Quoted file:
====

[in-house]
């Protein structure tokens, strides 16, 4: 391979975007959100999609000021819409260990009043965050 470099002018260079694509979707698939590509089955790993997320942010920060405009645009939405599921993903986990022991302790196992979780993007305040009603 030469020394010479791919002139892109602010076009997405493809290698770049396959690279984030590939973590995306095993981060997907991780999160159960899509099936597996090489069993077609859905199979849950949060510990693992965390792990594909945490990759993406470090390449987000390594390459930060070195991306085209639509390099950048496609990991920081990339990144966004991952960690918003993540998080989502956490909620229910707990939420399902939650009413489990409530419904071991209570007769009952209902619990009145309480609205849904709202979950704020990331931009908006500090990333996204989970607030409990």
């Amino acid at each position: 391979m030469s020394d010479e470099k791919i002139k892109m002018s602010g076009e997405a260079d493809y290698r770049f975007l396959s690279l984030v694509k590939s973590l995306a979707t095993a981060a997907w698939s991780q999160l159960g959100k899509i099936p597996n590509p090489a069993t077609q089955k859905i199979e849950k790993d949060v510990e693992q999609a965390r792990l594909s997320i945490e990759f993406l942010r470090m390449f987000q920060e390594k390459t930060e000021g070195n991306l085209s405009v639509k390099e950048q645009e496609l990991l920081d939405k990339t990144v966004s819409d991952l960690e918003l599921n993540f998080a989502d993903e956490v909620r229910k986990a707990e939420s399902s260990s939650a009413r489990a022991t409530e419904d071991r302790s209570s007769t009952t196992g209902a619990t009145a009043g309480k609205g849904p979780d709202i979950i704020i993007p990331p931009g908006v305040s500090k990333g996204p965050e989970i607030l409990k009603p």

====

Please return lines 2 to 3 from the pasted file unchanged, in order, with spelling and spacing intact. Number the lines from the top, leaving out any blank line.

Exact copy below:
């Protein structure tokens, strides 16, 4: 391979975007959100999609000021819409260990009043965050 470099002018260079694509979707698939590509089955790993997320942010920060405009645009939405599921993903986990022991302790196992979780993007305040009603 030469020394010479791919002139892109602010076009997405493809290698770049396959690279984030590939973590995306095993981060997907991780999160159960899509099936597996090489069993077609859905199979849950949060510990693992965390792990594909945490990759993406470090390449987000390594390459930060070195991306085209639509390099950048496609990991920081990339990144966004991952960690918003993540998080989502956490909620229910707990939420399902939650009413489990409530419904071991209570007769009952209902619990009145309480609205849904709202979950704020990331931009908006500090990333996204989970607030409990």
């Amino acid at each position: 391979m030469s020394d010479e470099k791919i002139k892109m002018s602010g076009e997405a260079d493809y290698r770049f975007l396959s690279l984030v694509k590939s973590l995306a979707t095993a981060a997907w698939s991780q999160l159960g959100k899509i099936p597996n590509p090489a069993t077609q089955k859905i199979e849950k790993d949060v510990e693992q999609a965390r792990l594909s997320i945490e990759f993406l942010r470090m390449f987000q920060e390594k390459t930060e000021g070195n991306l085209s405009v639509k390099e950048q645009e496609l990991l920081d939405k990339t990144v966004s819409d991952l960690e918003l599921n993540f998080a989502d993903e956490v909620r229910k986990a707990e939420s399902s260990s939650a009413r489990a022991t409530e419904d071991r302790s209570s007769t009952t196992g209902a619990t009145a009043g309480k609205g849904p979780d709202i979950i704020i993007p990331p931009g908006v305040s500090k990333g996204p965050e989970i607030l409990k009603p």